Western Writers of America Storyteller Award
"In this spunky picture book, first-time author Darrow introduces perhaps the most charming pair of tornado-tossed characters since Dorothy and Toto. Darrow stirs just the right amount of action, humor and heart into her rambunctious tale, while a healthy dollop of down-home expressions ('Oh, fiddle-dee-dee'; 'I do indeedy') adds color."--Publishers Weekly (Starred)
"In her first children's book, Sharon Darrow spins this down-home yarn like a seasoned storyteller, bringing Raney and her blue-ribboned quest alive with her spirited prose. The entertaining pace, unpretentious tone, and folksy dialogue make this a natural choice for reading aloud."--Horn Book
YAFI'S FAMILY: AN ETHIOPIAN BOY'S JOURNEY OF LOVE, LOSS, AND ADOPTION
Ghostwritten for Linda Pettitt; Illustrated by Jan Spivey Gilchrist
2011 Skipping Stones Award
2011 Mom's Choice Award
This tender story of a six-year-old Ethiopian boy's adoption and family history is a celebration of the all-encompassing love for each child that birth families and adoptive parents, grandparents, brothers and sisters share. (Mom’s Choice Awards)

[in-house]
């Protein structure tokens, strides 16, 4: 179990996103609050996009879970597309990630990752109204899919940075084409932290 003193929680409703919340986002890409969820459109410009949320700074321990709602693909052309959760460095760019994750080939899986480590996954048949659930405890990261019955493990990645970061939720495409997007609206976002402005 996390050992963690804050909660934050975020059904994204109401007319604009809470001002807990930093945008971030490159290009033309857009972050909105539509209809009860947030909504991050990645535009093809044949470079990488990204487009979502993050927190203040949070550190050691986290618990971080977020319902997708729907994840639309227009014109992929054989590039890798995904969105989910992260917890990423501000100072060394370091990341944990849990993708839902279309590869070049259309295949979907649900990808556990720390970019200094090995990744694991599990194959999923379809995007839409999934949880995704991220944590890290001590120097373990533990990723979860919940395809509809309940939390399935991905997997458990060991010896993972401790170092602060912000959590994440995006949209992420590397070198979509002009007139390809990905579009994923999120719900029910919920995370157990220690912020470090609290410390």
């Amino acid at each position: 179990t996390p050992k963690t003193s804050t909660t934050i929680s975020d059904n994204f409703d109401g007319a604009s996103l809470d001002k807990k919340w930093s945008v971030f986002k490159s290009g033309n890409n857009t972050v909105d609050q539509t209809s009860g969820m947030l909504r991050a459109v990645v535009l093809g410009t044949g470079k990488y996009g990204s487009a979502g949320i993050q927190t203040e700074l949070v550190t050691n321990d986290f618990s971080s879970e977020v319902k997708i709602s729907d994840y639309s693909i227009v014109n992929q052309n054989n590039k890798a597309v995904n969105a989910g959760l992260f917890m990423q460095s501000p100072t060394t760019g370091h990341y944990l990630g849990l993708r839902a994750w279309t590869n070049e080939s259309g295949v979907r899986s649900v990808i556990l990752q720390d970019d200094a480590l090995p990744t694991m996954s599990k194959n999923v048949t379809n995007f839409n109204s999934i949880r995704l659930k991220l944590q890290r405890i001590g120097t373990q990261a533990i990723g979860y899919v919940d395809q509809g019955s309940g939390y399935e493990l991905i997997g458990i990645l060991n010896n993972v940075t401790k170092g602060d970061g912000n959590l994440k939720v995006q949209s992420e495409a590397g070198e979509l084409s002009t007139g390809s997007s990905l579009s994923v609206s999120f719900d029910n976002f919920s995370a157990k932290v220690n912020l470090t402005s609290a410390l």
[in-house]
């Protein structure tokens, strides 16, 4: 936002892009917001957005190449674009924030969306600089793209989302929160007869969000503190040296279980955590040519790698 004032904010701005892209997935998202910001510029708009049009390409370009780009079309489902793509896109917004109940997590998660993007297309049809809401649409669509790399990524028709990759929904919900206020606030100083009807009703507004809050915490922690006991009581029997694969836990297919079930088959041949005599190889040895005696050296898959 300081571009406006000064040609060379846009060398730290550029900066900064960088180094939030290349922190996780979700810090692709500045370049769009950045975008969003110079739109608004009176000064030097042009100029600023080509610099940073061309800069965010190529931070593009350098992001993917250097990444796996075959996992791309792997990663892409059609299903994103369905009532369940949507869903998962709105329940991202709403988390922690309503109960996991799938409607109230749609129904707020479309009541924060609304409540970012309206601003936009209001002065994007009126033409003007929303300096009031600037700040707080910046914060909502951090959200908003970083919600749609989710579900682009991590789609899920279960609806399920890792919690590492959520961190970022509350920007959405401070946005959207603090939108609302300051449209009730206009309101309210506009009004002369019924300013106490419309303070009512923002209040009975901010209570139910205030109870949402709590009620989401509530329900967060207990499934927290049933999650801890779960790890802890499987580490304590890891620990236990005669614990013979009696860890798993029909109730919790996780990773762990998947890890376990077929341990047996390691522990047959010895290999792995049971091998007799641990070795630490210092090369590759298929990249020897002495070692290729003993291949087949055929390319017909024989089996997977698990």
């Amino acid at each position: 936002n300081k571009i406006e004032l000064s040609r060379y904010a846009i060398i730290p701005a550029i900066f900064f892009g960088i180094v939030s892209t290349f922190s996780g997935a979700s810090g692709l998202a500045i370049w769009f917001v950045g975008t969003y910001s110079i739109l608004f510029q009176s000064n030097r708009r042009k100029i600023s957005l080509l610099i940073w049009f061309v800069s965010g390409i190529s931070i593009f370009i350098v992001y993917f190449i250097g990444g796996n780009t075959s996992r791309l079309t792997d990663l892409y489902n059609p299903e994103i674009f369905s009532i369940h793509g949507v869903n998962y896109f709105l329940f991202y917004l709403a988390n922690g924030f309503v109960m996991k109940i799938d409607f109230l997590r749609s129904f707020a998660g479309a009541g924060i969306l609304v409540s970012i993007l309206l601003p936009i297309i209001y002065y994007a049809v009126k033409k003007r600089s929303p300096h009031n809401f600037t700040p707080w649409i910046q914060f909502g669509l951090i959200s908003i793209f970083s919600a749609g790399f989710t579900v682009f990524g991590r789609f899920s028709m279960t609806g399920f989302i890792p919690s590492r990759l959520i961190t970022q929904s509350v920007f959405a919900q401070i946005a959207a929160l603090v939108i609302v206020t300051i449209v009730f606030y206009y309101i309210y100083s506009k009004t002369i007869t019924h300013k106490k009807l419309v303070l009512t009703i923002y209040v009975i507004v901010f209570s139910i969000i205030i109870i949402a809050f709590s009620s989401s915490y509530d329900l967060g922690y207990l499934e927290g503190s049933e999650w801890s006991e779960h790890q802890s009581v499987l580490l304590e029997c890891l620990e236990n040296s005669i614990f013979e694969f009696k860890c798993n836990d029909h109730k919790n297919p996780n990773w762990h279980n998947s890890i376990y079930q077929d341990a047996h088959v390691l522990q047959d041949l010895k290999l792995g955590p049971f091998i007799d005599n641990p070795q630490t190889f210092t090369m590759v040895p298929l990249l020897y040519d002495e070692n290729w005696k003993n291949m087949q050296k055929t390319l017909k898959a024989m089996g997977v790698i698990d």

Filled with tender, vivid illustrations of the many different places and people who filled Yafi's beginning years, "Yafi's Family" projects a powerful message of acceptance that infuses its heart and core. ...is also unique as a first mainstream children's picture book for African/Ethiopian adoption. (Midwest Book Review)
And there is a bonus! Melissa Fay Greene introduces the book with the poignant story of her son Jesse’s first glimpse at a photo of his birthmother. Her insightful words about the importance of birth country, birth family, and the path to wholeness are worth the price of Yafi’s Family. (Adoptive Families Magazine: Rita Radostitz, a communications director at the University of Oregon)
...a tender tale of the power of family that presents a positive example of how to address the topic of birth parents in a reassuring manner. (Kirkus)
Poem: "First Saturday Morning, Beaumont, Texas"